In a recent podcast interview with The Baby Boomers’ Guide to Life in the 21st Century, Thomas Keneally recalled growing up in an Australia bereft of literature but proud of its athletic prowess. ‘I did play rugby league just in case I couldn’t be a writer,’ he quipped. The line was delivered in jest but it drew laughs because of the widely accepted demarcation between the intellectual and the physical.

Keneally is one of few celebrated men of letters to go public with his devotion to rugby league. He even recited a poem for the television promo for the 1999 National Rugby League season. ‘Blow that whistle, ref’ didn’t have the raw energy or realism of Chumbawamba’s I get knocked down, but I get up again/you’re never going to keep me down – which had soundtracked the NRL the season prior – but it did point to a possible literary turn in the game’s evolution.

That year, in a paper for the Football Studies journal, Australian cultural historian and Canberra Raiders fan David Headon labelled scholars of rugby league ‘an oxymoronic group’ and argued that the game ‘is perhaps more poorly served by its scholars and bards and literary aficionados than almost any other sport.’

At the time, my father, Steven Herrick, was a Brisbane Broncos fan who worked as a performance poet. Now known for his Young Adult verse novels, Dad’s back catalogue includes several poems and other tributes to rugby league. The cover of one of his first books has a picture of me as a kid holding a football. Inside, the dedication is to the famous length-of-the-field try scored by Broncos legend Steve Renouf in the 1992 Winfield Cup grand final.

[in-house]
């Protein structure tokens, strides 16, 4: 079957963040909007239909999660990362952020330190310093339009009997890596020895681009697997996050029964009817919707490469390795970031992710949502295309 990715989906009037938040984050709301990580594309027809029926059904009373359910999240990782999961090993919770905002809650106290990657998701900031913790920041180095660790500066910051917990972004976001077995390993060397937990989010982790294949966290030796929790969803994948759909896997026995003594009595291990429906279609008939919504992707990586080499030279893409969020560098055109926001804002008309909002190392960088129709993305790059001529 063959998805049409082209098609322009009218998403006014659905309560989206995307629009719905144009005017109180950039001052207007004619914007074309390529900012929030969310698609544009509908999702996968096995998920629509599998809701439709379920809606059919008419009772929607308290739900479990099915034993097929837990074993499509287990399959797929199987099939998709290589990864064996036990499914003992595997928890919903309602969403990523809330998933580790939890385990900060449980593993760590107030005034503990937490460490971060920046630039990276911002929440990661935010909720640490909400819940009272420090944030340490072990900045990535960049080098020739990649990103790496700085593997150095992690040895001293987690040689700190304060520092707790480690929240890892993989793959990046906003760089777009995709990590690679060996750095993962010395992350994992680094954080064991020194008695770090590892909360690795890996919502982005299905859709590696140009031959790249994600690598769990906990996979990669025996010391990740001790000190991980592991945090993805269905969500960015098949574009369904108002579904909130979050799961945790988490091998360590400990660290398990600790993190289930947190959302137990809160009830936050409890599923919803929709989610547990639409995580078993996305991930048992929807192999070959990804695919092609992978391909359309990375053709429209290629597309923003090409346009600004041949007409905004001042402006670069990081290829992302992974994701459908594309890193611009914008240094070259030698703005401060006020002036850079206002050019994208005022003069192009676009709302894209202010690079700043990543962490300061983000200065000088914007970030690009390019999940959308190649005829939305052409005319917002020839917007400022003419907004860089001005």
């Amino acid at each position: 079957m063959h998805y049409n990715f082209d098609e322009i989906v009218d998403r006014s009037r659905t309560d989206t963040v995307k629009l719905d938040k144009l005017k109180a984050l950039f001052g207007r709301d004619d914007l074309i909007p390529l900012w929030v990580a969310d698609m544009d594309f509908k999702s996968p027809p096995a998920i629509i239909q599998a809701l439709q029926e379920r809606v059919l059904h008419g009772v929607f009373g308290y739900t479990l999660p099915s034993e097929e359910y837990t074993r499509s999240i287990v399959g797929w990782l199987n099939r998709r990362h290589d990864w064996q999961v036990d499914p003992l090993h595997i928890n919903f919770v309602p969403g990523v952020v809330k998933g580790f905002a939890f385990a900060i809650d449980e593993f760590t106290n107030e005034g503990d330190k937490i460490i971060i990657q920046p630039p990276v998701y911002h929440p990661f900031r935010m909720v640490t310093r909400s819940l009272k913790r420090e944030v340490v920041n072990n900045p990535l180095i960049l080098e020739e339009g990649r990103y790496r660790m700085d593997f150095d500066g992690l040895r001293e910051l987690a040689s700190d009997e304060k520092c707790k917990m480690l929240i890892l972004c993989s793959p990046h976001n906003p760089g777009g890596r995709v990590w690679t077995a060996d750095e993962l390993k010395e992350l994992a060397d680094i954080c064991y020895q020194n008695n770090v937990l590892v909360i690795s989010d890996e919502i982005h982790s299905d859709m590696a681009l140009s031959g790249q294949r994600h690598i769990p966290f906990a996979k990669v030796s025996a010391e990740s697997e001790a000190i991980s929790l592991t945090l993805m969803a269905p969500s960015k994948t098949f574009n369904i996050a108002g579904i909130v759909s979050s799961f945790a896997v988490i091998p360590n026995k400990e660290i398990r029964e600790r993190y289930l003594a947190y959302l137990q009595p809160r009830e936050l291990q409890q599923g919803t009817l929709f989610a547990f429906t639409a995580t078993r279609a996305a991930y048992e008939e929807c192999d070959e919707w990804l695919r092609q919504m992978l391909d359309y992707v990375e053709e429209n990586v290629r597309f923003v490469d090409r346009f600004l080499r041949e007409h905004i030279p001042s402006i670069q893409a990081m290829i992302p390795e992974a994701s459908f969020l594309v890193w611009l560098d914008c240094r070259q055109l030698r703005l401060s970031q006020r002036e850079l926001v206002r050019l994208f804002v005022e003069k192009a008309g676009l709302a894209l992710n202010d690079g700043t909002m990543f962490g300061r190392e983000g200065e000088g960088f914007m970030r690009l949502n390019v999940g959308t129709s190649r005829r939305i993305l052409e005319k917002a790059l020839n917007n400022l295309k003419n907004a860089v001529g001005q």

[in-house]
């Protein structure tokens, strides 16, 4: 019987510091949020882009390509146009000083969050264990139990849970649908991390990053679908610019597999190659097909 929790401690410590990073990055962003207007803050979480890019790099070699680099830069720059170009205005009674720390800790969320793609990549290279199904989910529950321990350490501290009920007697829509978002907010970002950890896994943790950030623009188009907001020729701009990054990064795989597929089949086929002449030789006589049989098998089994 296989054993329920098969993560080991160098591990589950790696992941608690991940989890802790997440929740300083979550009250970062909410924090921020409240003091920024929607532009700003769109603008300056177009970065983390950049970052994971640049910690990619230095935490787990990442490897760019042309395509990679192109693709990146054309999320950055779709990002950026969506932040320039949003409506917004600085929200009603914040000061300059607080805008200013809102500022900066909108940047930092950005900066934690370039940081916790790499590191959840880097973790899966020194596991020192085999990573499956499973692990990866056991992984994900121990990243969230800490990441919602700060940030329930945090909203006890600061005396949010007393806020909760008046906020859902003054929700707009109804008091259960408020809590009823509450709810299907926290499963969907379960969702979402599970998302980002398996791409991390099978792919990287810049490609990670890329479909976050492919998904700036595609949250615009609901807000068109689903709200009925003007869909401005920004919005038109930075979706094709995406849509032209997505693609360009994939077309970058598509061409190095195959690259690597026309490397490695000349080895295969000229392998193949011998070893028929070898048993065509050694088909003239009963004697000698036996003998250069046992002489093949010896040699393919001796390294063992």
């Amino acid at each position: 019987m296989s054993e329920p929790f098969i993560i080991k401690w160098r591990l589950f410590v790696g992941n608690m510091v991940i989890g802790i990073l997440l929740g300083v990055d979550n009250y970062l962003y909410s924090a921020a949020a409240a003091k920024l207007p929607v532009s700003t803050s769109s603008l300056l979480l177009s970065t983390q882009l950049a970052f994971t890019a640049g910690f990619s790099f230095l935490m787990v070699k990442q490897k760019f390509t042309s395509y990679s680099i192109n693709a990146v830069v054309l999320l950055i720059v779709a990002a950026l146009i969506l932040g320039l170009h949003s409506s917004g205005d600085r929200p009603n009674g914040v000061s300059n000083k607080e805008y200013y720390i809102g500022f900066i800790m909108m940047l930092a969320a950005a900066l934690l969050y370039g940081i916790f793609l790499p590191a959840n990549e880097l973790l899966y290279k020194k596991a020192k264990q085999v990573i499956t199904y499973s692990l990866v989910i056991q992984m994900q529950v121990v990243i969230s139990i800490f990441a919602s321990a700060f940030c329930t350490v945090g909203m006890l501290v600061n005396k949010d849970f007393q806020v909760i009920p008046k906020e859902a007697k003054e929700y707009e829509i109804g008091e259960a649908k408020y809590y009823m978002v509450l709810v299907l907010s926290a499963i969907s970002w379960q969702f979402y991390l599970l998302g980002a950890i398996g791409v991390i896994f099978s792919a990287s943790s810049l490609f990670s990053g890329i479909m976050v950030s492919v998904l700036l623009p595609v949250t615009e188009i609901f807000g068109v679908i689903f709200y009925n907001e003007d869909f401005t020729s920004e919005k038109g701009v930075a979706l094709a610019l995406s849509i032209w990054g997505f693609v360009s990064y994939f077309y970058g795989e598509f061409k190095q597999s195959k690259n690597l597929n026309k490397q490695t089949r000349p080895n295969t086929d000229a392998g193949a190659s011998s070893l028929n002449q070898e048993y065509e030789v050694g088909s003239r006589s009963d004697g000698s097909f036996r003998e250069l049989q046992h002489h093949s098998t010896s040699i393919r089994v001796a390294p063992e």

In an earlier poem, Dad writes of players being ‘punched’ and ‘smashed’ at a rugby league game. Violence pervades the scene – ‘Neck and neck on the field, head to fist in the stand’ – as he realises that ‘I don’t belong where men are men/I’ll never go down to the football again’.

It may be that rugby league’s brutality has repelled rather than inspired writers and artists. In a short diatribe against the game, Melbourne playwright Barry Dickins wrote: ‘Rugby League seems entirely without poetry to me. The chaps always crash into each other, bend one another’s will and arms, collide and crash, injure and torment’. Yet violence is no barrier to literary interest in sport. Arthur Conan Doyle, Norman Mailer and The New Yorker editor David Remnick have all written evocatively about boxing, while Dickins is an out-and-proud devotee of Australian Rules football, Victoria’s own body contact sport.